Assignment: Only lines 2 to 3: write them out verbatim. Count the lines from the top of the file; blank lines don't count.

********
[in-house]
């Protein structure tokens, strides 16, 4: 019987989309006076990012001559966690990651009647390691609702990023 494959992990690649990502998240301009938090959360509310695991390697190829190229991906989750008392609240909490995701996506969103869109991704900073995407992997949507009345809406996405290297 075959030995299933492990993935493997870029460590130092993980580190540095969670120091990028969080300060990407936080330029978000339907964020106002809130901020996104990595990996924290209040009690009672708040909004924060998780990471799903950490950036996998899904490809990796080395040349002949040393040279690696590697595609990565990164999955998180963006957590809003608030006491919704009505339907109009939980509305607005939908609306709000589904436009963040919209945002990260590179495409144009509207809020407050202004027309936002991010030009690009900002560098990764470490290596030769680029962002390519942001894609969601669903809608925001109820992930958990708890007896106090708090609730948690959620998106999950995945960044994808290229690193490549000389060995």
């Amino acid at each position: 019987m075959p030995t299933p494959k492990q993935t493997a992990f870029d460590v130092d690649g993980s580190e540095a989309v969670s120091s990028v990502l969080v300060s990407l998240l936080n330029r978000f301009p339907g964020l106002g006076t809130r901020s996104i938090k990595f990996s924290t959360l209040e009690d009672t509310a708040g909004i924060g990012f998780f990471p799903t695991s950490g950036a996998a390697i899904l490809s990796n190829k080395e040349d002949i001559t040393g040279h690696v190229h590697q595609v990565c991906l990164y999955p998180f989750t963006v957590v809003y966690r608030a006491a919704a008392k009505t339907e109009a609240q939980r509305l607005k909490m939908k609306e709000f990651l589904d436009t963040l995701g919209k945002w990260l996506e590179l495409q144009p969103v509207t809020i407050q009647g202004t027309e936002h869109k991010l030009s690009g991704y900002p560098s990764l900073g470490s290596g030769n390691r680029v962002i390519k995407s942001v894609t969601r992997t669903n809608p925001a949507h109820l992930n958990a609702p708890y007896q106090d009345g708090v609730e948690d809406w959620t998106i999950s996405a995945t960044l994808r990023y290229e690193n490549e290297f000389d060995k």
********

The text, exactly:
């Protein structure tokens, strides 16, 4: 019987989309006076990012001559966690990651009647390691609702990023 494959992990690649990502998240301009938090959360509310695991390697190829190229991906989750008392609240909490995701996506969103869109991704900073995407992997949507009345809406996405290297 075959030995299933492990993935493997870029460590130092993980580190540095969670120091990028969080300060990407936080330029978000339907964020106002809130901020996104990595990996924290209040009690009672708040909004924060998780990471799903950490950036996998899904490809990796080395040349002949040393040279690696590697595609990565990164999955998180963006957590809003608030006491919704009505339907109009939980509305607005939908609306709000589904436009963040919209945002990260590179495409144009509207809020407050202004027309936002991010030009690009900002560098990764470490290596030769680029962002390519942001894609969601669903809608925001109820992930958990708890007896106090708090609730948690959620998106999950995945960044994808290229690193490549000389060995």
């Amino acid at each position: 019987m075959p030995t299933p494959k492990q993935t493997a992990f870029d460590v130092d690649g993980s580190e540095a989309v969670s120091s990028v990502l969080v300060s990407l998240l936080n330029r978000f301009p339907g964020l106002g006076t809130r901020s996104i938090k990595f990996s924290t959360l209040e009690d009672t509310a708040g909004i924060g990012f998780f990471p799903t695991s950490g950036a996998a390697i899904l490809s990796n190829k080395e040349d002949i001559t040393g040279h690696v190229h590697q595609v990565c991906l990164y999955p998180f989750t963006v957590v809003y966690r608030a006491a919704a008392k009505t339907e109009a609240q939980r509305l607005k909490m939908k609306e709000f990651l589904d436009t963040l995701g919209k945002w990260l996506e590179l495409q144009p969103v509207t809020i407050q009647g202004t027309e936002h869109k991010l030009s690009g991704y900002p560098s990764l900073g470490s290596g030769n390691r680029v962002i390519k995407s942001v894609t969601r992997t669903n809608p925001a949507h109820l992930n958990a609702p708890y007896q106090d009345g708090v609730e948690d809406w959620t998106i999950s996405a995945t960044l994808r990023y290229e690193n490549e290297f000389d060995k």